“Going outside on that first hot day of summer can feel like stepping into a blast furnace, because the sudden temperature spike occurs too quickly for our bodies to adjust,” said Dr. Jennifer Caudle, a family physician at UMDNJ-SOM. “It takes even longer for children’s bodies to make these changes, and that makes them more prone to potential heat injuries.”
Research shows that the time for an adult’s body to make the adjustments to protect itself from higher temperatures – a process called heat acclimatization – can take from seven to ten days. The physiological adjustments the body makes during this process include enhanced blood flow to the skin, increased sweating and a reduction in the salt content of perspiration.
“Even though children’s bodies generate 25 to 50 percent more heat during exercise, they won’t feel thirsty as quickly as adults,” Dr. Caudle explained. “Children also have fewer sweat glands, and those they have are not as well developed, so they don’t sweat to evaporate heat as well as adults.”
Parents should also be familiar with the signs of dehydration in children, including crying with no tears, decreased urine output, lethargy and headache. To quickly test a child’s level of hydration, gently pull and then release the skin on the back of the hand. If the skin doesn’t quickly return to normal, the child may be dehydrated.
Dr. Caudle offered the following tips to help keep children safe during summer’s hot weather:
- Encourage children to play inside during the hottest part of the day (1 to 4 p.m.) and to play in shady areas when outdoors.
- Take extra water along to any outdoor activities.
- Interrupt play time periodically for water breaks. If children balk at drinking water, try fruit juice diluted by half with water as an alternative.
- Ask camp directors about their program’s guidelines and plans for keeping children safe during hot weather.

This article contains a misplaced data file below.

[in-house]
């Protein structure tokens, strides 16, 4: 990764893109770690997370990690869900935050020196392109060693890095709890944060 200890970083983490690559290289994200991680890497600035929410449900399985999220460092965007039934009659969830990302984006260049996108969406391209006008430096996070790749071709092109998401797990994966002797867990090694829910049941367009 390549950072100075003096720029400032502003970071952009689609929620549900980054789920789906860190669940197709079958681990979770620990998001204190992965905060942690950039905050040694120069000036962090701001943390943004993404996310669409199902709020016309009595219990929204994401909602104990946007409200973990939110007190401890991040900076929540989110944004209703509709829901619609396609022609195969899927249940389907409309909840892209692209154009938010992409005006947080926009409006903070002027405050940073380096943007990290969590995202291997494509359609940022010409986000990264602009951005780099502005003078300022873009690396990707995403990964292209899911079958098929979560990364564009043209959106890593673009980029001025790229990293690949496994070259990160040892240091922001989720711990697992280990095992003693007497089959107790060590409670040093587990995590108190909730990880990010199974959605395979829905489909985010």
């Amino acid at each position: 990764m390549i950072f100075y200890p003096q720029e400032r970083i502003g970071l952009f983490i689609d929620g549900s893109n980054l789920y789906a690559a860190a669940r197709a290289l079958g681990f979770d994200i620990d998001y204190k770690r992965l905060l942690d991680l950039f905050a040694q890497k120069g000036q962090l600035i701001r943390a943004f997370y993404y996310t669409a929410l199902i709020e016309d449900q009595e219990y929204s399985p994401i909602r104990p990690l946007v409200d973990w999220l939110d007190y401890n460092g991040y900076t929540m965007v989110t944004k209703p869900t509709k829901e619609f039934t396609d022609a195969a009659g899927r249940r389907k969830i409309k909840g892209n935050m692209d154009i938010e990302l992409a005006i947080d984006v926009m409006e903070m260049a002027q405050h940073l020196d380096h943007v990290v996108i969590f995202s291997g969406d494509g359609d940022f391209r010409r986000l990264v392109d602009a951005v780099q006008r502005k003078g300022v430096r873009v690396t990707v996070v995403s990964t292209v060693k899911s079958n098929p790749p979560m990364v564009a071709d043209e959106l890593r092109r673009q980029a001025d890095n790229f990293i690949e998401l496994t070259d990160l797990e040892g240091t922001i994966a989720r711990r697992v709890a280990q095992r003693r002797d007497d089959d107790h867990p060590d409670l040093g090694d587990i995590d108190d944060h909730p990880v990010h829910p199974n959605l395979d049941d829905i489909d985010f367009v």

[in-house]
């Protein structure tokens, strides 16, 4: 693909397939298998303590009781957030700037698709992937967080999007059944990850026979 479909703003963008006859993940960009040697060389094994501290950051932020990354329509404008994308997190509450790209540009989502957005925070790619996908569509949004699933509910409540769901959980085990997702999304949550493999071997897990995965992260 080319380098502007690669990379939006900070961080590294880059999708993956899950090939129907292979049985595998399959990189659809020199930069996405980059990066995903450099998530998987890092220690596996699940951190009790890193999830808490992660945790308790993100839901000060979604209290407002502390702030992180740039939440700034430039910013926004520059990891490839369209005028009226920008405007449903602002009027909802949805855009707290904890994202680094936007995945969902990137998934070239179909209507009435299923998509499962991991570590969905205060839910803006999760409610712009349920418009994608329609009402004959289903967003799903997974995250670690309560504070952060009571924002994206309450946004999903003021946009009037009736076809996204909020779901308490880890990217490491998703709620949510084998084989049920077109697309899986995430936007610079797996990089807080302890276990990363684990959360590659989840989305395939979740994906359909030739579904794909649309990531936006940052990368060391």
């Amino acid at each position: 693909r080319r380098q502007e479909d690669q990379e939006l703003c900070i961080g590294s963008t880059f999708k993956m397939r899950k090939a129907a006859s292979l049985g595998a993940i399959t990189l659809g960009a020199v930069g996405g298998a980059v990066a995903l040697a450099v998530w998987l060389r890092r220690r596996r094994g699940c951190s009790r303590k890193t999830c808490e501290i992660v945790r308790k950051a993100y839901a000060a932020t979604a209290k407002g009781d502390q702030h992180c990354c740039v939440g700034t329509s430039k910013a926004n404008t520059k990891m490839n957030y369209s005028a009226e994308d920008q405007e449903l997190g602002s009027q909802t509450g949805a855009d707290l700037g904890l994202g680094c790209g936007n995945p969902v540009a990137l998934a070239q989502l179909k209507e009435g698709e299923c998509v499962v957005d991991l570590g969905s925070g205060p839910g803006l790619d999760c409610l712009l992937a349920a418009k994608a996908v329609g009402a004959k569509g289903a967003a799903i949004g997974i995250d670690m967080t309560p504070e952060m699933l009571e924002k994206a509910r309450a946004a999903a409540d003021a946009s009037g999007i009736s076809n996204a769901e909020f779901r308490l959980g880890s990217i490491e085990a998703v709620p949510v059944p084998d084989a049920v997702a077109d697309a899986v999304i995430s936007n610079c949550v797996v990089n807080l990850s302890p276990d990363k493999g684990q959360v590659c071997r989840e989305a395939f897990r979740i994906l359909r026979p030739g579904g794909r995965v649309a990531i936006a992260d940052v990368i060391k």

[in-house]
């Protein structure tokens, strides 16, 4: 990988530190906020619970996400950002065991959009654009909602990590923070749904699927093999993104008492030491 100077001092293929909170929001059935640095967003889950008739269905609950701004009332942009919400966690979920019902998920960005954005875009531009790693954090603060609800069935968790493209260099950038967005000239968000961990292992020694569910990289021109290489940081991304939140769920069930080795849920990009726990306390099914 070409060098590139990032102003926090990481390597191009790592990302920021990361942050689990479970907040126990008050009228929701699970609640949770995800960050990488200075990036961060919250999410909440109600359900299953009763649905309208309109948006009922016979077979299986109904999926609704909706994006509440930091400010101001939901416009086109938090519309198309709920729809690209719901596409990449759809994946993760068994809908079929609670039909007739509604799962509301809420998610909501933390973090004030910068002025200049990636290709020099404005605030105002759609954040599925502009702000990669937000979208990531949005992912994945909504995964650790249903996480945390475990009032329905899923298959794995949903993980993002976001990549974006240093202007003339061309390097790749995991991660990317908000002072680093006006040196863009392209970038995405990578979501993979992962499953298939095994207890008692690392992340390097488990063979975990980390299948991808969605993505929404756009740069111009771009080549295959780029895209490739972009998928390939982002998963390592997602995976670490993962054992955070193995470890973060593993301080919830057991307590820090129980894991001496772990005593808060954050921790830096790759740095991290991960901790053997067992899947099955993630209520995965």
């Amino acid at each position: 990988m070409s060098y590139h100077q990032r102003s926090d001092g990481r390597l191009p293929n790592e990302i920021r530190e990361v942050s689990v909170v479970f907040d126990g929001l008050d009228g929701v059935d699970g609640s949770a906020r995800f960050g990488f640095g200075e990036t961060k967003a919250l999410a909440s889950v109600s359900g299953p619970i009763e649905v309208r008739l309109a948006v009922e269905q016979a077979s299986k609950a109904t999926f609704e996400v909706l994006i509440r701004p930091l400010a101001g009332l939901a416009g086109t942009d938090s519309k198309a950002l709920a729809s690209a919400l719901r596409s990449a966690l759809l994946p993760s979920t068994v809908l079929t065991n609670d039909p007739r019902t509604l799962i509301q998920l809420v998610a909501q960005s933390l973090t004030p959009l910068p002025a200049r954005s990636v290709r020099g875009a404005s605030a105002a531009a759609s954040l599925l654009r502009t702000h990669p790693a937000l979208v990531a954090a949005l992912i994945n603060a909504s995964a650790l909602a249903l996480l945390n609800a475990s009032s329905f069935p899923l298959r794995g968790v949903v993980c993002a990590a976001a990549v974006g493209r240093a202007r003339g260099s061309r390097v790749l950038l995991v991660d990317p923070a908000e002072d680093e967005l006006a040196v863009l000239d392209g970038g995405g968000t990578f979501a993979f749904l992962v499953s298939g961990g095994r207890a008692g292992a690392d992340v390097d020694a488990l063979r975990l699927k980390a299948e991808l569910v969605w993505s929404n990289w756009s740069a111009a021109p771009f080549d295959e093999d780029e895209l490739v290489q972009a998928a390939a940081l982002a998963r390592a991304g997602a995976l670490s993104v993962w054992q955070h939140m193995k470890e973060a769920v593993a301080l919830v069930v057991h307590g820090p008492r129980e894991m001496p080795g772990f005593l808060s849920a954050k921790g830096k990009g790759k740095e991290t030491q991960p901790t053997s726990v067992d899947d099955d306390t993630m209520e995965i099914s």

“Children who are playing or exercising in hot weather may suffer from a range of heat-related illnesses that range from heat cramps to heat stroke,” Dr. Caudle said. “Knowing how to recognize and respond to each could save your child’s life.”
Heat cramps are fairly common and affect the legs, arms and abdomen. They should dissipate relatively quickly if the child rests in a cool area and drinks extra fluids.
Heat exhaustion will cause a child to perspire heavily and may produce nausea, fatigue or headache. Move a child with these symptoms to a cool area, loosen the child’s clothing and encourage additional fluids. Contact a physician if the child is unable, or refuses, to drink.
Heat stroke is a life-threatening condition that requires immediate medical attention. Signs of heat stroke in a child include hot, dry skin with no perspiration, weakness or confusion, severe headache, seizure or loss of consciousness.
“If you suspect heat stroke, call 911 or seek immediate medical attention,” Dr. Caudle said. “Keep in mind, however, that both heat exhaustion and heat stroke may require medical attention. If you are unsure if you should contact your child’s physician, it’s better to err on the side of caution and make the call.”
Journalists interested in speaking to Dr. Caudle should contact Jerry Carey, UMDNJ News Service, at (856) 566-6171 or at firstname.lastname@example.org.
The University of Medicine and Dentistry of New Jersey (UMDNJ) is New Jersey’s only health sciences university with more than 6,000 students on five campuses attending the state’s three medical schools, its only dental school, a graduate school of biomedical sciences, a school of health related professions, a school of nursing and New Jersey’s only school of public health. UMDNJ operates University Hospital, a Level I Trauma Center in Newark, and University Behavioral HealthCare, which provides a continuum of healthcare services with multiple locations throughout the state.